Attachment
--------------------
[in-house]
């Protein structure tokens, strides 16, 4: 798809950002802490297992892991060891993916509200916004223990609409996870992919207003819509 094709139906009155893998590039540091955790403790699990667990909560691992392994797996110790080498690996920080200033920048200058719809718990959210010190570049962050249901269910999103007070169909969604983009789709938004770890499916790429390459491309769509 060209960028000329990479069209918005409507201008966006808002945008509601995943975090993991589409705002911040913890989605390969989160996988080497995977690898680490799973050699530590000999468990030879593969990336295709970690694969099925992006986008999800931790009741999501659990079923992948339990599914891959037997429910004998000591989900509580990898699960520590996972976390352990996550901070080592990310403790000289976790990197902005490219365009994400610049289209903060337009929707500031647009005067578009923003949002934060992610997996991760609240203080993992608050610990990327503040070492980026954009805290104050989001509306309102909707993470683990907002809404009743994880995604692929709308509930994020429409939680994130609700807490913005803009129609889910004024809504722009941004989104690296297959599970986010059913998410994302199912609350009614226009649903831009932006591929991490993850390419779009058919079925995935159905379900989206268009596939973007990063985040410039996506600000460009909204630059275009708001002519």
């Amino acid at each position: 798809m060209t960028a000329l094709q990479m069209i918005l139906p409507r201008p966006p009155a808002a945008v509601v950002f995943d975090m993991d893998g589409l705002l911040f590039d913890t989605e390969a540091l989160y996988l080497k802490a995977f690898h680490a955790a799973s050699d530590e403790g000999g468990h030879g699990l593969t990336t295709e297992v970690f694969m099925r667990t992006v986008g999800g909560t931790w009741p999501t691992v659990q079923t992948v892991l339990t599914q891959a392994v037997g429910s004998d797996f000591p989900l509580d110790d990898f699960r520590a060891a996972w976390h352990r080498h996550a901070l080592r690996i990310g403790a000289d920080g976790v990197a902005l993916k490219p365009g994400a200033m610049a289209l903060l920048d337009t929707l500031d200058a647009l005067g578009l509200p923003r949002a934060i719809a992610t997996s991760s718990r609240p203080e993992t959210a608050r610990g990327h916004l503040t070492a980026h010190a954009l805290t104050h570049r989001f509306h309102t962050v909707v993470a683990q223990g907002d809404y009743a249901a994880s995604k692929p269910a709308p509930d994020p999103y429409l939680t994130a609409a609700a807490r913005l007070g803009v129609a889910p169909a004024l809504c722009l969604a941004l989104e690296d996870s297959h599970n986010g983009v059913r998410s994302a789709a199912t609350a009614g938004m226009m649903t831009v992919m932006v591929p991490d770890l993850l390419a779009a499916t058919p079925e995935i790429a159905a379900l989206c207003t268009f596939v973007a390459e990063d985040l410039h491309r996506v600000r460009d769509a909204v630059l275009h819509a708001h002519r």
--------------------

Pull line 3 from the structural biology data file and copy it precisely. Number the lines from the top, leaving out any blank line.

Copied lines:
């Amino acid at each position: 798809m060209t960028a000329l094709q990479m069209i918005l139906p409507r201008p966006p009155a808002a945008v509601v950002f995943d975090m993991d893998g589409l705002l911040f590039d913890t989605e390969a540091l989160y996988l080497k802490a995977f690898h680490a955790a799973s050699d530590e403790g000999g468990h030879g699990l593969t990336t295709e297992v970690f694969m099925r667990t992006v986008g999800g909560t931790w009741p999501t691992v659990q079923t992948v892991l339990t599914q891959a392994v037997g429910s004998d797996f000591p989900l509580d110790d990898f699960r520590a060891a996972w976390h352990r080498h996550a901070l080592r690996i990310g403790a000289d920080g976790v990197a902005l993916k490219p365009g994400a200033m610049a289209l903060l920048d337009t929707l500031d200058a647009l005067g578009l509200p923003r949002a934060i719809a992610t997996s991760s718990r609240p203080e993992t959210a608050r610990g990327h916004l503040t070492a980026h010190a954009l805290t104050h570049r989001f509306h309102t962050v909707v993470a683990q223990g907002d809404y009743a249901a994880s995604k692929p269910a709308p509930d994020p999103y429409l939680t994130a609409a609700a807490r913005l007070g803009v129609a889910p169909a004024l809504c722009l969604a941004l989104e690296d996870s297959h599970n986010g983009v059913r998410s994302a789709a199912t609350a009614g938004m226009m649903t831009v992919m932006v591929p991490d770890l993850l390419a779009a499916t058919p079925e995935i790429a159905a379900l989206c207003t268009f596939v973007a390459e990063d985040l410039h491309r996506v600000r460009d769509a909204v630059l275009h819509a708001h002519r």